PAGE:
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148mph in the fog and wham!

Old 09-07-2015, 04:03 PM
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Default 148mph in the fog and wham!

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Last edited by v12mac; 09-07-2015 at 05:39 PM. Reason: done already
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Old 09-07-2015, 04:09 PM
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Oops.....that had to destroy that boat.
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Old 09-07-2015, 04:17 PM
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Visibility didn't look that bad

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Old 09-07-2015, 04:52 PM
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Nitwits. Lucky they are still alive and they didn't kill anyone else.
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Old 09-07-2015, 04:52 PM
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Originally Posted by Brashanic View Post
Visibility didn't look the bad
It did right before they hit the buoy. They are lucky to be alive.
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Old 09-07-2015, 05:10 PM
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Originally Posted by v12mac View Post
https://www.youtube.com/watch?v=6X3tDbuu7Ms

Not sure if this hit THT yet.
It may have been referenced in THT ...

http://www.thehulltruth.com/boating-...collision.html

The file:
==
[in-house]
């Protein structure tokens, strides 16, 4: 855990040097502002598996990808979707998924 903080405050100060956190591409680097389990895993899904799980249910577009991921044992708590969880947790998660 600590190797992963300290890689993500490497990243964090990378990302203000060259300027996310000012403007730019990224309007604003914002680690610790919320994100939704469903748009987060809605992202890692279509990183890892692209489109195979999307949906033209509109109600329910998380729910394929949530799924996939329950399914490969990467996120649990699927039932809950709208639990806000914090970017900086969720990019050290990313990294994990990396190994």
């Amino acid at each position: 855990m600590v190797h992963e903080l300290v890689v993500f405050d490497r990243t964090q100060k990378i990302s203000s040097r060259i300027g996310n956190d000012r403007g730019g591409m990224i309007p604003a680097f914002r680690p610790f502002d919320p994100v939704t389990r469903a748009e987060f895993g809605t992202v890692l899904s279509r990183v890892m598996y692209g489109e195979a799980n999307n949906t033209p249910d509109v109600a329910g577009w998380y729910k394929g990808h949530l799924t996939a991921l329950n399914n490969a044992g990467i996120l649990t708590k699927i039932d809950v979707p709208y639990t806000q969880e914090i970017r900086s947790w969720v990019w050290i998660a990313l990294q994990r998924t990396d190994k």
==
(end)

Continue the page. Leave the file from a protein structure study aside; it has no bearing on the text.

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Old 09-07-2015, 05:49 PM
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Originally Posted by Ethan View Post
Nitwits. Lucky they are still alive and they didn't kill anyone else.

It is a charitable event for cancer that runs around Long Island. Stuart broke the record 2 years ago in his 48' boat to have been beat last year by about a minute. He then built a 52 to try and beat the new record. This is a great sport, with great camaraderie and a lot of good people that put much time and effort into making it as safe as possible..but sometimes stuff happens in a big hurry..trust me I know.
https://video.search.yahoo.com/video...t=mozilla&tt=b
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Old 09-07-2015, 06:50 PM
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safe as possible at 148 mpg in dense fog without radar, GPS, helmets, or an iota of common sense.
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Old 09-07-2015, 06:53 PM
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Originally Posted by Ethan View Post
Nitwits. Lucky they are still alive and they didn't kill anyone else.
I agree! If they did not see that bell, they probably would not have seen me in my dinky 20' CC. Those boats are silly. Little peanus syndrome.
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Old 09-07-2015, 08:09 PM
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Originally Posted by Jassman View Post
It is a charitable event for cancer that runs around Long Island. Stuart broke the record 2 years ago in his 48' boat to have been beat last year by about a minute. He then built a 52 to try and beat the new record. This is a great sport, with great camaraderie and a lot of good people that put much time and effort into making it as safe as possible..but sometimes stuff happens in a big hurry..trust me I know.
https://video.search.yahoo.com/video...t=mozilla&tt=b